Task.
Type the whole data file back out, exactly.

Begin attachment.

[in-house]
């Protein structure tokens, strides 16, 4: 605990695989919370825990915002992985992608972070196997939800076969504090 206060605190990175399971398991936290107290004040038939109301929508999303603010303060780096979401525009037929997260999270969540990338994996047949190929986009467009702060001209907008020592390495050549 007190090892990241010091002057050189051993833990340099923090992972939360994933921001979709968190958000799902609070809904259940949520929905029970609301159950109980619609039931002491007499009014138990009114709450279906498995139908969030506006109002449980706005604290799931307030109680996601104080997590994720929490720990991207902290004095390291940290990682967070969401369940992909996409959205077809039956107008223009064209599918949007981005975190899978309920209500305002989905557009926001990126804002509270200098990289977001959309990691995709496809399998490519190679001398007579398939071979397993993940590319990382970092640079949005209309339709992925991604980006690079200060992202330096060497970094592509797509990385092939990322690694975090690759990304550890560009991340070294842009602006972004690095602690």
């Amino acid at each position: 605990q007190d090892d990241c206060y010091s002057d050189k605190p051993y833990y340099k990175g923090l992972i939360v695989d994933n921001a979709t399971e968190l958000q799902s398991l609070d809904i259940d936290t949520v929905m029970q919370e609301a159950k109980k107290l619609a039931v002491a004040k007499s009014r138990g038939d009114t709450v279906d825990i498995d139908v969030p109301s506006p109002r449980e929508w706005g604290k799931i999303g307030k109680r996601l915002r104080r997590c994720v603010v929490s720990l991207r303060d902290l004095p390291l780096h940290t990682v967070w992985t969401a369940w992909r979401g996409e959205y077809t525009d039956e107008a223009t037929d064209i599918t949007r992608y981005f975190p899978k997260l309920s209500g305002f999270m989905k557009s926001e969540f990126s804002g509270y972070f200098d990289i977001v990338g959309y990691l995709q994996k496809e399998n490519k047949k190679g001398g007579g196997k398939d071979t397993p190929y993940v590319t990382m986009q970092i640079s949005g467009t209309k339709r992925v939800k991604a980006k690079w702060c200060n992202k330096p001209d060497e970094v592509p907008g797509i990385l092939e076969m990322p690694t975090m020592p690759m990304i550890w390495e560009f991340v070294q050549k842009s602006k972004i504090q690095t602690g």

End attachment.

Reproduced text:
[in-house]
């Protein structure tokens, strides 16, 4: 605990695989919370825990915002992985992608972070196997939800076969504090 206060605190990175399971398991936290107290004040038939109301929508999303603010303060780096979401525009037929997260999270969540990338994996047949190929986009467009702060001209907008020592390495050549 007190090892990241010091002057050189051993833990340099923090992972939360994933921001979709968190958000799902609070809904259940949520929905029970609301159950109980619609039931002491007499009014138990009114709450279906498995139908969030506006109002449980706005604290799931307030109680996601104080997590994720929490720990991207902290004095390291940290990682967070969401369940992909996409959205077809039956107008223009064209599918949007981005975190899978309920209500305002989905557009926001990126804002509270200098990289977001959309990691995709496809399998490519190679001398007579398939071979397993993940590319990382970092640079949005209309339709992925991604980006690079200060992202330096060497970094592509797509990385092939990322690694975090690759990304550890560009991340070294842009602006972004690095602690």
């Amino acid at each position: 605990q007190d090892d990241c206060y010091s002057d050189k605190p051993y833990y340099k990175g923090l992972i939360v695989d994933n921001a979709t399971e968190l958000q799902s398991l609070d809904i259940d936290t949520v929905m029970q919370e609301a159950k109980k107290l619609a039931v002491a004040k007499s009014r138990g038939d009114t709450v279906d825990i498995d139908v969030p109301s506006p109002r449980e929508w706005g604290k799931i999303g307030k109680r996601l915002r104080r997590c994720v603010v929490s720990l991207r303060d902290l004095p390291l780096h940290t990682v967070w992985t969401a369940w992909r979401g996409e959205y077809t525009d039956e107008a223009t037929d064209i599918t949007r992608y981005f975190p899978k997260l309920s209500g305002f999270m989905k557009s926001e969540f990126s804002g509270y972070f200098d990289i977001v990338g959309y990691l995709q994996k496809e399998n490519k047949k190679g001398g007579g196997k398939d071979t397993p190929y993940v590319t990382m986009q970092i640079s949005g467009t209309k339709r992925v939800k991604a980006k690079w702060c200060n992202k330096p001209d060497e970094v592509p907008g797509i990385l092939e076969m990322p690694t975090m020592p690759m990304i550890w390495e560009f991340v070294q050549k842009s602006k972004i504090q690095t602690g």